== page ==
Multilingual Translator © HarperCollins Publishers 2009

citizenship

n. ciudadanía.
English-Spanish Medical Dictionary © Farlex 2012
References in classic literature ?
It seems to be a construction scarcely avoidable, however, that those who come under the denomination of FREE INHABITANTS of a State, although not citizens of such State, are entitled, in every other State, to all the privileges of FREE CITIZENS of the latter; that is, to greater privileges than they may be entitled to in their own State: so that it may be in the power of a particular State, or rather every State is laid under a necessity, not only to confer the rights of citizenship in other States upon any whom it may admit to such rights within itself, but upon any whom it may allow to become inhabitants within its jurisdiction.
"No," cried he, becoming more and more eager, "Napoleon is great because he rose superior to the Revolution, suppressed its abuses, preserved all that was good in it- equality of citizenship and freedom of speech and of the press- and only for that reason did he obtain power."
They next proceed to make a law which fixes a sum of money as the qualification of citizenship; the sum is higher in one place and lower in another, as the oligarchy is more or less exclusive; and they allow no one whose property falls below the amount fixed to have any share in the government.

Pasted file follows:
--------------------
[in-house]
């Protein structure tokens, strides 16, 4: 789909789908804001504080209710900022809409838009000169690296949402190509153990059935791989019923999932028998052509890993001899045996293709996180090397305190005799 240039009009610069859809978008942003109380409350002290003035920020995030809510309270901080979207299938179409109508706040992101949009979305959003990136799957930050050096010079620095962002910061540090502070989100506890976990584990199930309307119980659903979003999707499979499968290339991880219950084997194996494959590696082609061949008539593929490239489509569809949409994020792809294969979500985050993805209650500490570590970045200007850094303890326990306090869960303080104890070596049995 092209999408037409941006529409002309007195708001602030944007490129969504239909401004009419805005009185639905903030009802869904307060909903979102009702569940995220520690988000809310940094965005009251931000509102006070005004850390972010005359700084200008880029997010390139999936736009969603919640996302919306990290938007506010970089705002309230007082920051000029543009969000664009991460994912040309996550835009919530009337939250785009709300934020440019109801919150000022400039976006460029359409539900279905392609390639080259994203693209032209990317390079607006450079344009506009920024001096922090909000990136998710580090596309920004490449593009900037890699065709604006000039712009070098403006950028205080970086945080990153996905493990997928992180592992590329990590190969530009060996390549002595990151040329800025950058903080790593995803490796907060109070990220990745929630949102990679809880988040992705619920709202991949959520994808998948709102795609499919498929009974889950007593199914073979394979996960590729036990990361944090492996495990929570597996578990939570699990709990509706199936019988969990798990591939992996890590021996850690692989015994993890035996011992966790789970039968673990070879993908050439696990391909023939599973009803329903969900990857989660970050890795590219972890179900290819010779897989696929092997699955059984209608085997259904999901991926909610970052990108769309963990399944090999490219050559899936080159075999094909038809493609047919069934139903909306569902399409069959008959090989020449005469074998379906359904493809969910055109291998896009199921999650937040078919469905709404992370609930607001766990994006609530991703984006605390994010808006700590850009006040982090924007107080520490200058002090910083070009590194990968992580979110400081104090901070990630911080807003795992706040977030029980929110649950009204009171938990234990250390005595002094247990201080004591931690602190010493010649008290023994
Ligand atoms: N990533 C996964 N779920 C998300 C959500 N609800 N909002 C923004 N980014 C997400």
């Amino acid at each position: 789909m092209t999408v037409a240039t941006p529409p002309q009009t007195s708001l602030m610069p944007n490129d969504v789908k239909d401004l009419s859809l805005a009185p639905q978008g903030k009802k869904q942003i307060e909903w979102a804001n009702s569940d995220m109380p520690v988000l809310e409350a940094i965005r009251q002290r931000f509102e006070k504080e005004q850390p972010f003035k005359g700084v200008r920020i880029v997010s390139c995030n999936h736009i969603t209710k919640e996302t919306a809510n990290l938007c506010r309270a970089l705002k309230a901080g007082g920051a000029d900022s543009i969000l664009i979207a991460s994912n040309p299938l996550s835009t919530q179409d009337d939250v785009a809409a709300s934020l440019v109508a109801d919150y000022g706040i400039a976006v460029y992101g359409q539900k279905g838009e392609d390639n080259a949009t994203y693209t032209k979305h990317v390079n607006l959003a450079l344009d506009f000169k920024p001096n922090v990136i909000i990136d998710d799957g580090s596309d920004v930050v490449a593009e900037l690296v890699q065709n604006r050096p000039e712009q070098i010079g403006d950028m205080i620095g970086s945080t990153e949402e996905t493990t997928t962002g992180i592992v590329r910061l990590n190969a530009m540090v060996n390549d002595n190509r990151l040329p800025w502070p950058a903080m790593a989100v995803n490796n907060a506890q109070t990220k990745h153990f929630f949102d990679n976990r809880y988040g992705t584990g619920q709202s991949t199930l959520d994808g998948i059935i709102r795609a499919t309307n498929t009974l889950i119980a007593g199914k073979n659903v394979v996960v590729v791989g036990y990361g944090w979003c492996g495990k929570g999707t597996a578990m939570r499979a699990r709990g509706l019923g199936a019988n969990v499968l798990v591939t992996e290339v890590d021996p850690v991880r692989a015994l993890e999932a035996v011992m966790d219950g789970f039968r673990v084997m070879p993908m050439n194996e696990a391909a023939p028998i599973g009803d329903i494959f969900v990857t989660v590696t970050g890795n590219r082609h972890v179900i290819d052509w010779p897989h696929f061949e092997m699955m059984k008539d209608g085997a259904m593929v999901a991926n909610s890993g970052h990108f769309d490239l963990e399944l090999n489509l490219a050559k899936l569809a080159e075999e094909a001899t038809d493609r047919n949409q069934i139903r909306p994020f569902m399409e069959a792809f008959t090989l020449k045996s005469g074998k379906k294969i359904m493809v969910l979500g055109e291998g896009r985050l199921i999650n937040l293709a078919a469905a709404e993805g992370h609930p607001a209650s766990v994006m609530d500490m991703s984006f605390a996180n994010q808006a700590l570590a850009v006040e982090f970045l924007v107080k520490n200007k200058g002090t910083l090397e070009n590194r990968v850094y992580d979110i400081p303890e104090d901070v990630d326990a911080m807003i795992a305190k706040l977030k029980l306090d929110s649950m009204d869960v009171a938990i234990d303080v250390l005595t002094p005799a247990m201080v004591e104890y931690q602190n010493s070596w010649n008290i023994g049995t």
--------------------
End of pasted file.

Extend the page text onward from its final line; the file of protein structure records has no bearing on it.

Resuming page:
And how will his children be the gainers if he takes them into Thessaly, and deprives them of Athenian citizenship? Or if he leaves them behind, does he expect that they will be better taken care of by his friends because he is in Thessaly?
He is forced to admit that the state is not possible without the co-operation of men whom he will not admit to membership in it, either because they are not capable of sufficient rational appreciation of political ends, like the barbarians whom he thought were natural slaves, or because the leisure necessary for citizenship can only be gained by the work of the artisans who by that very work make themselves incapable of the life which they make possible for others.
If the United States becomes too hot for us, why I have qualified for citizenship in Turkey."*
In fact, this scaffold constituted a portion of a penal machine, which now, for two or three generations past, has been merely historical and traditionary among us, but was held, in the old time, to be as effectual an agent, in the promotion of good citizenship, as ever was the guillotine among the terrorists of France.
They were so pleased that they gave the regulation thirty days' notice, the required preparation for citizenship, and resolved to finish their days in this pleasant place.
"Yes, sir, I came quite recently from France; though, my employer being American, I suppose I am entitled to the rights of citizenship. Are you European, also?"
These were the questions of a home, a living, the rearing of children, education, citizenship, and the establishment and support of churches.
"Could you convince them that you are the son of the Princess Haja your welcome would be assured," said Turan; "while on the other hand you could purchase your freedom and citizenship with a brief period of labor in the diamond mines."
Roy Blanchard was hailed a hero and held up as a model of wealthy citizenship. And to save herself she could not help glowing with appreciation of his courage.

Full browser ?